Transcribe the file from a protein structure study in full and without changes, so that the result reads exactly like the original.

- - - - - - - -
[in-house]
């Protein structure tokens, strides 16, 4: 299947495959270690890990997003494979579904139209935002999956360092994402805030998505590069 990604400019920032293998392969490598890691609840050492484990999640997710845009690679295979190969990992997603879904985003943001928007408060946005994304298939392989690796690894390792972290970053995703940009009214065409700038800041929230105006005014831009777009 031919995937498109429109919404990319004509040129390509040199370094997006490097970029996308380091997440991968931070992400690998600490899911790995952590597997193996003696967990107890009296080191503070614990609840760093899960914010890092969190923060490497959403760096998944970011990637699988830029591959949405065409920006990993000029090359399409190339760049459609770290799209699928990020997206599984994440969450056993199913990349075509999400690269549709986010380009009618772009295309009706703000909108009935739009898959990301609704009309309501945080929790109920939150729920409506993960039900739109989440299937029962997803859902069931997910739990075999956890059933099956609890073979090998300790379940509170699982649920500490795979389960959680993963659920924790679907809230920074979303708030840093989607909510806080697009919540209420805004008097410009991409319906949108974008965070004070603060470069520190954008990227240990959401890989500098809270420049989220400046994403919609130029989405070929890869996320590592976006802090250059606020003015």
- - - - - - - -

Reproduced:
[in-house]
């Protein structure tokens, strides 16, 4: 299947495959270690890990997003494979579904139209935002999956360092994402805030998505590069 990604400019920032293998392969490598890691609840050492484990999640997710845009690679295979190969990992997603879904985003943001928007408060946005994304298939392989690796690894390792972290970053995703940009009214065409700038800041929230105006005014831009777009 031919995937498109429109919404990319004509040129390509040199370094997006490097970029996308380091997440991968931070992400690998600490899911790995952590597997193996003696967990107890009296080191503070614990609840760093899960914010890092969190923060490497959403760096998944970011990637699988830029591959949405065409920006990993000029090359399409190339760049459609770290799209699928990020997206599984994440969450056993199913990349075509999400690269549709986010380009009618772009295309009706703000909108009935739009898959990301609704009309309501945080929790109920939150729920409506993960039900739109989440299937029962997803859902069931997910739990075999956890059933099956609890073979090998300790379940509170699982649920500490795979389960959680993963659920924790679907809230920074979303708030840093989607909510806080697009919540209420805004008097410009991409319906949108974008965070004070603060470069520190954008990227240990959401890989500098809270420049989220400046994403919609130029989405070929890869996320590592976006802090250059606020003015």